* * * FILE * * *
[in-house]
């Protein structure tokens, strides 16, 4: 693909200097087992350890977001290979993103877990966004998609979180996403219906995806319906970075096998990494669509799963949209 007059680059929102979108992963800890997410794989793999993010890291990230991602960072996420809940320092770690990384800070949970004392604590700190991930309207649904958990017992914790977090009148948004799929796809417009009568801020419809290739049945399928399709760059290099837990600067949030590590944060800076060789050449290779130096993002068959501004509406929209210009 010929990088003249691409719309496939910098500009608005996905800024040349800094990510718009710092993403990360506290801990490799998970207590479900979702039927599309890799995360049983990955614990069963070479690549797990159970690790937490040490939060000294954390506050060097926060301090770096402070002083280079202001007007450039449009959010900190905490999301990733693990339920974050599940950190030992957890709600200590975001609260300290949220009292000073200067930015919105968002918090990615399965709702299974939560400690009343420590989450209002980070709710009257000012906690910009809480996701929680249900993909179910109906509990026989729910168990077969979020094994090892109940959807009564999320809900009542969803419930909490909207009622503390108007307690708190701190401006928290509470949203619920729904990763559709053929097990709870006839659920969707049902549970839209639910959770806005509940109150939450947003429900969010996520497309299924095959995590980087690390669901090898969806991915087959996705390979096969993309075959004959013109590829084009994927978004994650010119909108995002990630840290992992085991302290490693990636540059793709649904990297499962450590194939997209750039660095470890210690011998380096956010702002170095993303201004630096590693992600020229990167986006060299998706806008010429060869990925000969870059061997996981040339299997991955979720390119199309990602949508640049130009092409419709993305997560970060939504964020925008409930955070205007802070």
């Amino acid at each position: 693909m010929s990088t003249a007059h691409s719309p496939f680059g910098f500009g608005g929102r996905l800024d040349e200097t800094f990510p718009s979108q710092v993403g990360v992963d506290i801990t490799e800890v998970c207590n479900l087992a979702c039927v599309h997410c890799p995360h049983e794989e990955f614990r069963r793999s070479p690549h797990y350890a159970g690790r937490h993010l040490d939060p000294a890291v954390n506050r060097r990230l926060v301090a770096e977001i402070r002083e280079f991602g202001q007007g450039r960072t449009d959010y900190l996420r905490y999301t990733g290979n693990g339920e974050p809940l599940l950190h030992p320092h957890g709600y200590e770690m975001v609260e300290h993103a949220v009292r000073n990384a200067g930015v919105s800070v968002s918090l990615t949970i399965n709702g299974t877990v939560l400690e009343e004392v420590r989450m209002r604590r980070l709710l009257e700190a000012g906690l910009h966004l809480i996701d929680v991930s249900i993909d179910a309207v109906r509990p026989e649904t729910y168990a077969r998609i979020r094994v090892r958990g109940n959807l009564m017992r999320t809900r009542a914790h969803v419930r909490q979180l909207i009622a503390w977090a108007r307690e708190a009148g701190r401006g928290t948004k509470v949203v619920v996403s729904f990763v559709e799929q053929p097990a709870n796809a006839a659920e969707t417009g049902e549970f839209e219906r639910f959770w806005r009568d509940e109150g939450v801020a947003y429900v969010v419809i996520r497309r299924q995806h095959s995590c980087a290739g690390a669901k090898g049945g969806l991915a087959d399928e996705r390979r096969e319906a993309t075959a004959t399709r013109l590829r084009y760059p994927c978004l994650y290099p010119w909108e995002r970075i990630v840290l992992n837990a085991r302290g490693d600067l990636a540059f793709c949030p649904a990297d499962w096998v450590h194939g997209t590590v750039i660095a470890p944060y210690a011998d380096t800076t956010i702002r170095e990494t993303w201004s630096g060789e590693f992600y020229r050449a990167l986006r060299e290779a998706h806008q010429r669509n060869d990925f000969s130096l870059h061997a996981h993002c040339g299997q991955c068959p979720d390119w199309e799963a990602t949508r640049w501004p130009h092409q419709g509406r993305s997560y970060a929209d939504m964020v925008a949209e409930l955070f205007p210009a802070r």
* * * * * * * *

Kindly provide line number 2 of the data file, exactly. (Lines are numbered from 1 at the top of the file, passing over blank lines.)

């Protein structure tokens, strides 16, 4: 693909200097087992350890977001290979993103877990966004998609979180996403219906995806319906970075096998990494669509799963949209 007059680059929102979108992963800890997410794989793999993010890291990230991602960072996420809940320092770690990384800070949970004392604590700190991930309207649904958990017992914790977090009148948004799929796809417009009568801020419809290739049945399928399709760059290099837990600067949030590590944060800076060789050449290779130096993002068959501004509406929209210009 010929990088003249691409719309496939910098500009608005996905800024040349800094990510718009710092993403990360506290801990490799998970207590479900979702039927599309890799995360049983990955614990069963070479690549797990159970690790937490040490939060000294954390506050060097926060301090770096402070002083280079202001007007450039449009959010900190905490999301990733693990339920974050599940950190030992957890709600200590975001609260300290949220009292000073200067930015919105968002918090990615399965709702299974939560400690009343420590989450209002980070709710009257000012906690910009809480996701929680249900993909179910109906509990026989729910168990077969979020094994090892109940959807009564999320809900009542969803419930909490909207009622503390108007307690708190701190401006928290509470949203619920729904990763559709053929097990709870006839659920969707049902549970839209639910959770806005509940109150939450947003429900969010996520497309299924095959995590980087690390669901090898969806991915087959996705390979096969993309075959004959013109590829084009994927978004994650010119909108995002990630840290992992085991302290490693990636540059793709649904990297499962450590194939997209750039660095470890210690011998380096956010702002170095993303201004630096590693992600020229990167986006060299998706806008010429060869990925000969870059061997996981040339299997991955979720390119199309990602949508640049130009092409419709993305997560970060939504964020925008409930955070205007802070």